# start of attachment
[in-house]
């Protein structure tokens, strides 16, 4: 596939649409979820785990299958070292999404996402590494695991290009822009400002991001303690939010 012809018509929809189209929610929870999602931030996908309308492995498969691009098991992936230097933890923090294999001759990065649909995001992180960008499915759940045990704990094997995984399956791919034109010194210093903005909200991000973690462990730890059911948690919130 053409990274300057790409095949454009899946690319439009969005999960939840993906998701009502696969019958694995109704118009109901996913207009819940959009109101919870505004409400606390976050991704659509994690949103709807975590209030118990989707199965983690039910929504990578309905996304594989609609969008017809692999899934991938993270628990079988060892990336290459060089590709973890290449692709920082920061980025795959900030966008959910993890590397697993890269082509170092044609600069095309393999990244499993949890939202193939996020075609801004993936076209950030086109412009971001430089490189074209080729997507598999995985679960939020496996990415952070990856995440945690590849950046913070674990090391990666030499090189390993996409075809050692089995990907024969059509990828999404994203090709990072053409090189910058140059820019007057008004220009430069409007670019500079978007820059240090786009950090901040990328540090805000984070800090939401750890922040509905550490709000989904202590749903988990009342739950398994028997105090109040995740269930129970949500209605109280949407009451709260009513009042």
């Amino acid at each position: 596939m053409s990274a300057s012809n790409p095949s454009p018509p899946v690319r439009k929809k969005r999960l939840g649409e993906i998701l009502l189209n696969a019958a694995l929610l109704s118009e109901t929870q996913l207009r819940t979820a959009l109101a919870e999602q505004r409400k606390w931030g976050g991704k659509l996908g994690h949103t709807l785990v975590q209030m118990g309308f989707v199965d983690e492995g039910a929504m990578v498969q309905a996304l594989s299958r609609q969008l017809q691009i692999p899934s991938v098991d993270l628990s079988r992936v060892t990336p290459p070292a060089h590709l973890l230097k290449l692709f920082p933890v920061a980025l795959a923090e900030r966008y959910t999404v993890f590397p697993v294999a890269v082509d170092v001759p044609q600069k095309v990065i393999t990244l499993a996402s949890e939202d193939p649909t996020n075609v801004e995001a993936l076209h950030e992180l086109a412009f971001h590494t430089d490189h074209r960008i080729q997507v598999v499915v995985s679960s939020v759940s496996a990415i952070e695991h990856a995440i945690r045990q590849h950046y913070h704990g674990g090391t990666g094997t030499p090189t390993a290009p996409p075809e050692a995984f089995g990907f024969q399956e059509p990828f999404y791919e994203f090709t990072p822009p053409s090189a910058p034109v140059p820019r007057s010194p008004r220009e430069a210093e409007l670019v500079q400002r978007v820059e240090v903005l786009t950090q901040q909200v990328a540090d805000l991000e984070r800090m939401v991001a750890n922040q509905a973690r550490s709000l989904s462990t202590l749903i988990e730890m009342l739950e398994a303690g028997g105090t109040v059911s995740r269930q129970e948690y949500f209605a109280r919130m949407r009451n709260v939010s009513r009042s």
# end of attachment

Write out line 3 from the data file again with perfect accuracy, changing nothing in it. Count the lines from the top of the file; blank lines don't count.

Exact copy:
């Amino acid at each position: 596939m053409s990274a300057s012809n790409p095949s454009p018509p899946v690319r439009k929809k969005r999960l939840g649409e993906i998701l009502l189209n696969a019958a694995l929610l109704s118009e109901t929870q996913l207009r819940t979820a959009l109101a919870e999602q505004r409400k606390w931030g976050g991704k659509l996908g994690h949103t709807l785990v975590q209030m118990g309308f989707v199965d983690e492995g039910a929504m990578v498969q309905a996304l594989s299958r609609q969008l017809q691009i692999p899934s991938v098991d993270l628990s079988r992936v060892t990336p290459p070292a060089h590709l973890l230097k290449l692709f920082p933890v920061a980025l795959a923090e900030r966008y959910t999404v993890f590397p697993v294999a890269v082509d170092v001759p044609q600069k095309v990065i393999t990244l499993a996402s949890e939202d193939p649909t996020n075609v801004e995001a993936l076209h950030e992180l086109a412009f971001h590494t430089d490189h074209r960008i080729q997507v598999v499915v995985s679960s939020v759940s496996a990415i952070e695991h990856a995440i945690r045990q590849h950046y913070h704990g674990g090391t990666g094997t030499p090189t390993a290009p996409p075809e050692a995984f089995g990907f024969q399956e059509p990828f999404y791919e994203f090709t990072p822009p053409s090189a910058p034109v140059p820019r007057s010194p008004r220009e430069a210093e409007l670019v500079q400002r978007v820059e240090v903005l786009t950090q901040q909200v990328a540090d805000l991000e984070r800090m939401v991001a750890n922040q509905a973690r550490s709000l989904s462990t202590l749903i988990e730890m009342l739950e398994a303690g028997g105090t109040v059911s995740r269930q129970e948690y949500f209605a109280r919130m949407r009451n709260v939010s009513r009042s």